Windows 7 shows higher infection rates than XP in last quarter of 2013
The latest Security Intelligence Report from Microsoft reveals that malware infection rates soared in the final quarter of last year thanks mainly to three threats.
Infection rates measured in computers cleaned per thousand (CCM -- yes M, it uses the Latin for thousand) rose from 5.6 in Q3 to 17.8 in Q4 of last year on the back of the Win32/Senfit click fraud bot, along with two new distribution methods. Win32/Rotbrow, a program claiming to protect from browser add-ons, and Win32/Brantall which acts as an installer for legitimate applications but also bundles less welcome things.
It was Rotbrow that was most responsible for the dramatic increase in the CCM metric in 4Q13. Because the Browser Protector software had existed since at least 2011 without exhibiting any malicious behavior, many security software vendors had not configured their products to block or remove it.
An interesting side effect of this is that Vista and Windows 7 showed higher CCM rates than XP for the quarter. The report shows an infection rate of 25.9 percent for Windows 7, 32.4 percent for Vista and 24.2 percent for XP. Microsoft has normalized the figures to take account of differences in numbers using each OS.
This doesn't mean that you should rush off and downgrade all your systems to XP though. Microsoft is quick to point out that, "In general, infection rates for more recently released operating systems and service packs tend to be lower than infection rates for earlier releases, for both client and server platforms. In 3Q13, this pattern is clearly visible, with Windows XP displaying an infection rate significantly higher than any other supported Windows client platform, and Windows 8 RTM -- at the time the most recently released platform -- displaying the lowest".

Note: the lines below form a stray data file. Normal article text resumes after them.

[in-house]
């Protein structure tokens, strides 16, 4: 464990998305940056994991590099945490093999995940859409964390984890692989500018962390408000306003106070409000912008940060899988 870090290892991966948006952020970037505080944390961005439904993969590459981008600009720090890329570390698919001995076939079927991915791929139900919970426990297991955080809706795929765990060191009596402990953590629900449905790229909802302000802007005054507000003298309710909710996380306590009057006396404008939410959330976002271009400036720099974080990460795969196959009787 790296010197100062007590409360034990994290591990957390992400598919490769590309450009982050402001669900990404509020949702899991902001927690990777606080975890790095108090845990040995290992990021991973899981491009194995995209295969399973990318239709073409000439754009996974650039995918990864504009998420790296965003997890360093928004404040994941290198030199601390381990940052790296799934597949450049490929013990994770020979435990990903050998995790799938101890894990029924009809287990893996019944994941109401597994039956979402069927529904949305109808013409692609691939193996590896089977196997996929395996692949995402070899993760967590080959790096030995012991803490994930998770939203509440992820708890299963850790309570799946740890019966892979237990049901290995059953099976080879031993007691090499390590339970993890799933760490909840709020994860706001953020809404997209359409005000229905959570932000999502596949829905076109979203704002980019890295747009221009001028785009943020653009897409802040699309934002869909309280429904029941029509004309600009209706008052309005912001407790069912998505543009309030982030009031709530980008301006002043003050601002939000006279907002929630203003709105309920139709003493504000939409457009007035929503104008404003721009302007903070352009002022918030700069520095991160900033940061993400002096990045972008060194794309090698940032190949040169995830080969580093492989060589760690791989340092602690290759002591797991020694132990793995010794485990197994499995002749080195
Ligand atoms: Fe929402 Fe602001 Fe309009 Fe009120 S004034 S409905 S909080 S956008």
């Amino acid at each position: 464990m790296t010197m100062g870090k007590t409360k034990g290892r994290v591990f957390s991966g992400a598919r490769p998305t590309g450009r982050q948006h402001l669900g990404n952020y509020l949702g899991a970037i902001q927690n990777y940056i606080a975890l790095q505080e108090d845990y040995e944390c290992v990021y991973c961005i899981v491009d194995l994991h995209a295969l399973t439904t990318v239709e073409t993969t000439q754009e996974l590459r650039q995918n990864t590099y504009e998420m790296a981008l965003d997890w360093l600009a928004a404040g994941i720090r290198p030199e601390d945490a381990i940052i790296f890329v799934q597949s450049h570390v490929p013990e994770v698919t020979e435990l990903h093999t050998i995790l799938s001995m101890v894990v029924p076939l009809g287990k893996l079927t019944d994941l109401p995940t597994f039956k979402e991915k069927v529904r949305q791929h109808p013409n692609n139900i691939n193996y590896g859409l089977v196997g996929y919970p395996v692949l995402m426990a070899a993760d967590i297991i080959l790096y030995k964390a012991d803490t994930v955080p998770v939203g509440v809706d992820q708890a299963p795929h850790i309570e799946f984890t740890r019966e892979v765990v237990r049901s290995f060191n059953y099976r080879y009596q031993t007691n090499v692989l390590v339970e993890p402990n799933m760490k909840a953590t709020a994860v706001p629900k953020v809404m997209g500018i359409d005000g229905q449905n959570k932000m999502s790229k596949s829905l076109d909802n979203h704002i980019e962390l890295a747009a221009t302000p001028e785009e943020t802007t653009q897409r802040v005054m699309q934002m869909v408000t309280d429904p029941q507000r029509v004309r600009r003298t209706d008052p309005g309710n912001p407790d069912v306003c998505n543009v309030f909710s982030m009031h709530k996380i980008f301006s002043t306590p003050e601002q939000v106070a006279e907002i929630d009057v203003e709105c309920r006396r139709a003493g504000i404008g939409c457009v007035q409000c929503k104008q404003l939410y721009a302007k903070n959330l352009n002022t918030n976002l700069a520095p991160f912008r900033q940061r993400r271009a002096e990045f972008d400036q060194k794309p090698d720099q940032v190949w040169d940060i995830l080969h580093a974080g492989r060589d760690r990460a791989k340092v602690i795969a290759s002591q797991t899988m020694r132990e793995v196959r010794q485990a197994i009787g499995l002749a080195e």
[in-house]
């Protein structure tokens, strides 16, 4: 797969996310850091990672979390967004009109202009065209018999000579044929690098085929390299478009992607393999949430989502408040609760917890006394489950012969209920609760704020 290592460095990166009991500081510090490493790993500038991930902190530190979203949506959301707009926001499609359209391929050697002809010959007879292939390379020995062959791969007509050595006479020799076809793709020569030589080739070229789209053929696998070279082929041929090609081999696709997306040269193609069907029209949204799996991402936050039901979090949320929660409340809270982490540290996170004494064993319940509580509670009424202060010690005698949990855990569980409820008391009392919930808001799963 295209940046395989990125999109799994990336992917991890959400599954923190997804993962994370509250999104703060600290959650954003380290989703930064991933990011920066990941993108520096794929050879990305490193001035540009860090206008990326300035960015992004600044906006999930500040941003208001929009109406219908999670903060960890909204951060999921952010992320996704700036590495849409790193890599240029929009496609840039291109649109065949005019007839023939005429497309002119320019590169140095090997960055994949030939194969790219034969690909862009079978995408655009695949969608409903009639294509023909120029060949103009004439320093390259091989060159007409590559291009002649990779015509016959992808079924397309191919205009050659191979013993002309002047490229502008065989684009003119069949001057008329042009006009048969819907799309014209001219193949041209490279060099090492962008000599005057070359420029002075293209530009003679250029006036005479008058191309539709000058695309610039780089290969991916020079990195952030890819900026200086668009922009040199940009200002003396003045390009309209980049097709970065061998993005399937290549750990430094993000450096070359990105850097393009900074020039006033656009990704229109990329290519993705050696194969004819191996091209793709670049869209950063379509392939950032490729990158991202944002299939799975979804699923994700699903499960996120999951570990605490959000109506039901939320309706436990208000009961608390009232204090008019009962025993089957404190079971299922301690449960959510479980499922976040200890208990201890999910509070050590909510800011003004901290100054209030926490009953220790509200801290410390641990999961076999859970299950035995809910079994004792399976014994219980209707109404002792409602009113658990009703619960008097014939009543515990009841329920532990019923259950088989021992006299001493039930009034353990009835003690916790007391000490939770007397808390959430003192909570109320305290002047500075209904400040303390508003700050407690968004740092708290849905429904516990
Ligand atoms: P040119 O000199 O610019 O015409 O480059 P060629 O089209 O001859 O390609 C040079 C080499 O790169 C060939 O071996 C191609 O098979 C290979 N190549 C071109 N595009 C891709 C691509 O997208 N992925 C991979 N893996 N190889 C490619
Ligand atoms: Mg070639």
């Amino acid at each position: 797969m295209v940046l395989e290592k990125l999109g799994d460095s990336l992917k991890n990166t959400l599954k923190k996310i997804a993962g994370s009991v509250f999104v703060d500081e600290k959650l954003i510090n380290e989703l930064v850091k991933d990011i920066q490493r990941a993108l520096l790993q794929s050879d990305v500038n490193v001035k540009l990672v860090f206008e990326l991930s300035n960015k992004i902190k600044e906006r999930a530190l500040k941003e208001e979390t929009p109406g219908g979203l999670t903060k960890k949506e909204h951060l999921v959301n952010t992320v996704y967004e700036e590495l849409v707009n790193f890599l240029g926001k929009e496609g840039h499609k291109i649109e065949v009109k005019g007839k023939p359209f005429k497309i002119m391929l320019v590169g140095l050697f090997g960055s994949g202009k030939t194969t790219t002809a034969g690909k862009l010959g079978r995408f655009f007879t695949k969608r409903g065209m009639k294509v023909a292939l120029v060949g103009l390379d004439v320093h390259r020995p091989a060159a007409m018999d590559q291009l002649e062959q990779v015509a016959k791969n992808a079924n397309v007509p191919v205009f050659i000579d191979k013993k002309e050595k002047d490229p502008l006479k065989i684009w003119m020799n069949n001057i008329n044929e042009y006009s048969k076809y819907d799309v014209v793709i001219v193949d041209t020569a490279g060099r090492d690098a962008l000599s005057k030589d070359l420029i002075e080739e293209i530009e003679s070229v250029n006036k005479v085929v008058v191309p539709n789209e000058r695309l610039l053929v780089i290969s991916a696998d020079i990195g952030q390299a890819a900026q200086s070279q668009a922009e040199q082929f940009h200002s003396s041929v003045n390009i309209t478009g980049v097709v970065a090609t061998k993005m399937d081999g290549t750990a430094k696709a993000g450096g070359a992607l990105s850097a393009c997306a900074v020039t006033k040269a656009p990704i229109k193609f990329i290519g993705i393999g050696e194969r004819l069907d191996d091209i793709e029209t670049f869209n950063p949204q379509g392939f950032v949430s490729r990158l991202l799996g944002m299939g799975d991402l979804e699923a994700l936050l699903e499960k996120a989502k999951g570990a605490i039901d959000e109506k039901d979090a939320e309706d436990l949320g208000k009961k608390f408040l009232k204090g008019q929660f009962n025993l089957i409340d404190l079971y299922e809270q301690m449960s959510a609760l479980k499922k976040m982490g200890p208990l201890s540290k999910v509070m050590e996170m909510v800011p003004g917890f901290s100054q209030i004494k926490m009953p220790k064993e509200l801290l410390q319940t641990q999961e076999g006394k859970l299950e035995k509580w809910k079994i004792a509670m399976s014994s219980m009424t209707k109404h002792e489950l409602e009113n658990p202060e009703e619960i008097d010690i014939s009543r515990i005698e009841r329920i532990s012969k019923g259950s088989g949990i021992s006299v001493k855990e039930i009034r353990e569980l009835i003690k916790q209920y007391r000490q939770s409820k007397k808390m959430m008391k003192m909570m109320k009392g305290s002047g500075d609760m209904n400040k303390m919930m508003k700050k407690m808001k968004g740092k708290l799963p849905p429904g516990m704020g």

Looking at threats by type, the report shows that miscellaneous Trojans are still the most commonly encountered threat. Trojan downloaders and droppers grew to become the second most encountered category in the fourth quarter though thanks to Rotbrow and Brantall. The encounter rate for worms fell slightly as did that for exploits.
In terms of geography you're more likely to encounter a Trojan in Brazil, Russia or Italy than elsewhere in the world. Ransomware distribution is particularly sensitive to geography with all encounters taking place in Europe, western Asia, and the wealthy English speaking regions of North America and Oceania. Ransomware is virtually unknown in Latin America, Africa, the Middle East, and eastern and southern Asia.
If you need some bedtime reading you can download the full 152 page PDF report, which covers much more including spam levels and the differences between home and enterprise threat patterns, from the Microsoft website.